On that score: the best way to make your own luck is probably to hedge your bets.  I’d say this is tougher to do when a team is locked into a 20 million dollar superstar or just an old roster.   The Pistons now how four pretty valuable young players in Drummond, Smith, Monroe and Jennings along with some solid prospects who are all on tradable contracts so if one or two of the four main players doesn’t work out a trade to correct things shouldn’t be that hard and I hope I’m not being too optimistic when I think that at least some of the bets Dumars has made should work out–even if it’s just in terms of the numbers game.  He’s not building around just Stuckey anymore but four young players who are definitely starters in the NBA even if they haven’t proven they can play with each other.     

        I think it’s fair to doubt Dumars but I also think that it’s easier to make good moves when you have a good foundation and can see what tweaks should be made.   When the 04 group started to come together Dumars made a series of good moves and perhaps more importantly his moves added up to unbelievable chemistry.   Now that Dumars has a good foundation again it’s possible Dumars won’t have to do too much or that he will have the chance to make the necessary tweaks after seeing the group play together.   If Dumars doesn’t lose his job a year from now he should have a much easier time improving or maintaining the team than he did when his foundation was declining and falling apart.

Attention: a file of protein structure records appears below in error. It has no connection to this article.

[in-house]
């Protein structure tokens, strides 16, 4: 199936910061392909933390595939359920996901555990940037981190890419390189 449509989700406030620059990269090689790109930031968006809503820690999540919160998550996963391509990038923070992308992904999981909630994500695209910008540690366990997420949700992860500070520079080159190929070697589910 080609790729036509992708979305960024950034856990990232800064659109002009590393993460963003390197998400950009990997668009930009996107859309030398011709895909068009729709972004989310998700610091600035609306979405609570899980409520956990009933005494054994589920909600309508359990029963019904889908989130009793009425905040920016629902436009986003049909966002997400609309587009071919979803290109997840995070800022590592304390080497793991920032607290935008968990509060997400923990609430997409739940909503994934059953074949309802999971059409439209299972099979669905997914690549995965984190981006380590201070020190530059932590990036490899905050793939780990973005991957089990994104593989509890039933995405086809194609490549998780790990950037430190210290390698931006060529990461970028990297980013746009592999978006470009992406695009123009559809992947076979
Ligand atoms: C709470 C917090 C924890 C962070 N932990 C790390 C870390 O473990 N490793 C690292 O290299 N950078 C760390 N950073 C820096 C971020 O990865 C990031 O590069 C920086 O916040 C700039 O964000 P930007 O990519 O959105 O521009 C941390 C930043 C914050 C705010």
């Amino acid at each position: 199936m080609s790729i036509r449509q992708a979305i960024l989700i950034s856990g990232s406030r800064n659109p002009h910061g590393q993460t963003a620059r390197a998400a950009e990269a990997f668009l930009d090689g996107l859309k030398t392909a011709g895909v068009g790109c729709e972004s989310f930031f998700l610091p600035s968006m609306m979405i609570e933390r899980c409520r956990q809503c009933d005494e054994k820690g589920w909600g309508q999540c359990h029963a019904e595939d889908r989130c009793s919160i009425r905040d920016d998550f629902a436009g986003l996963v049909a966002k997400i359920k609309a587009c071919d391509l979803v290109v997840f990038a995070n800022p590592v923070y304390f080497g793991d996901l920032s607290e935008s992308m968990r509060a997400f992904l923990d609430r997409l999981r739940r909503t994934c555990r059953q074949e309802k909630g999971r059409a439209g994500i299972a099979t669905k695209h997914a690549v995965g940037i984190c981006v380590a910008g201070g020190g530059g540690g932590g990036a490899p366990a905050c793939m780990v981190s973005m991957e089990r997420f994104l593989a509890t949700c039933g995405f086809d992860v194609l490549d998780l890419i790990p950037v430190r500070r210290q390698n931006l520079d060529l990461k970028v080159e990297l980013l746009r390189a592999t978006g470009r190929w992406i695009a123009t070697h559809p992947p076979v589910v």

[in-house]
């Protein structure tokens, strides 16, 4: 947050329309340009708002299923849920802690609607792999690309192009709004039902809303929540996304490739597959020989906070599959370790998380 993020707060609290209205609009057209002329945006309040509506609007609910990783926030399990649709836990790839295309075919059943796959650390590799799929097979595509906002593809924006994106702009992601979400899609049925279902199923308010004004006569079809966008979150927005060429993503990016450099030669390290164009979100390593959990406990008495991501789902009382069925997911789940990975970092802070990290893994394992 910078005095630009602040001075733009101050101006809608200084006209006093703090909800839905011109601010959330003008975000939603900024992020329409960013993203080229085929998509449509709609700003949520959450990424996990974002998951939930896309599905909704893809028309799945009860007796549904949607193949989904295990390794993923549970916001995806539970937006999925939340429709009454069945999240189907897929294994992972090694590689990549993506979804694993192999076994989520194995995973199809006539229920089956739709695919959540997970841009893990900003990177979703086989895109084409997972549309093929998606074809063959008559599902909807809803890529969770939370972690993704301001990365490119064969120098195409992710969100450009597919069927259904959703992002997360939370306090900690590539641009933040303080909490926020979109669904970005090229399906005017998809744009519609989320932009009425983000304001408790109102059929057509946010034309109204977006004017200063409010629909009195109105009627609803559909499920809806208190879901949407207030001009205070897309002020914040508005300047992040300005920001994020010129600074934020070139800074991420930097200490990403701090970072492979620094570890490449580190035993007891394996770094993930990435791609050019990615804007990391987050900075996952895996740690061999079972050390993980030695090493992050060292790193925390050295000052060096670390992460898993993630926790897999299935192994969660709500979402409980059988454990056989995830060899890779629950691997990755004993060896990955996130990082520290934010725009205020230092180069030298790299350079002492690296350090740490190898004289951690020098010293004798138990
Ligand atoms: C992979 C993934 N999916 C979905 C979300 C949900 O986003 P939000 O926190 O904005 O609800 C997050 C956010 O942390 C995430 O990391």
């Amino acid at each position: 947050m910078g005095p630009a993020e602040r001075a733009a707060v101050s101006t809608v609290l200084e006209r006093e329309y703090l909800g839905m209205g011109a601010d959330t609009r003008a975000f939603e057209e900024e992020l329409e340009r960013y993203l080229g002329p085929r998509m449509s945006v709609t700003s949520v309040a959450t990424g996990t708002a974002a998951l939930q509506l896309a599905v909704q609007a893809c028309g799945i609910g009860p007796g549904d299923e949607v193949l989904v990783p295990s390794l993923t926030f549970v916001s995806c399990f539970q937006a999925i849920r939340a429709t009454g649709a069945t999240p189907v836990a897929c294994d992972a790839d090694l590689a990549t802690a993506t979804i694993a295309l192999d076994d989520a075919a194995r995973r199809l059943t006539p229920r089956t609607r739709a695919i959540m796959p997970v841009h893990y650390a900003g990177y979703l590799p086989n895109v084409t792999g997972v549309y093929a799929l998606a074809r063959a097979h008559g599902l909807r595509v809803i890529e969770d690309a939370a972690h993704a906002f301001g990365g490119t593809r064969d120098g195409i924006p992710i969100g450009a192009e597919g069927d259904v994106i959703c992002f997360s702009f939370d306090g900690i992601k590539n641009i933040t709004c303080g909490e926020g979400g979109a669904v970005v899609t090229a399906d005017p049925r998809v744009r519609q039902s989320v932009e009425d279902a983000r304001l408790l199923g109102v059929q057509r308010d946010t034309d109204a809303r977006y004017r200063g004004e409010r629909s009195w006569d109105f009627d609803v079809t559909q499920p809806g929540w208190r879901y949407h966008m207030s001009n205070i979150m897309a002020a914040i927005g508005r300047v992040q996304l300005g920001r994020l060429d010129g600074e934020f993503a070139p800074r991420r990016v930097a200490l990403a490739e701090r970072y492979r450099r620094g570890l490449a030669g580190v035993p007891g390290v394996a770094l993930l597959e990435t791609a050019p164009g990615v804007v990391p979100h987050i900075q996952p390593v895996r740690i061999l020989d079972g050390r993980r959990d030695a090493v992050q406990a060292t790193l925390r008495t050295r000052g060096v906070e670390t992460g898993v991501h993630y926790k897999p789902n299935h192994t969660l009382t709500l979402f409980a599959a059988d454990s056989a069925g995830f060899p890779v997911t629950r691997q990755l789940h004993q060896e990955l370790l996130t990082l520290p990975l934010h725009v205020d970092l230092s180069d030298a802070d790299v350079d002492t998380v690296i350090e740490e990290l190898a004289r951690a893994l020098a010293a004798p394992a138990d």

Everyone praises the Spurs’ organization and I do too but I must admit I’m itching to see how they will handle things when Duncan finally retires because I think they are going to go through their inevitable losing cycle and people will see that it isn’t so easy for organizations to class or think themselves out of going through such cycles if I am right.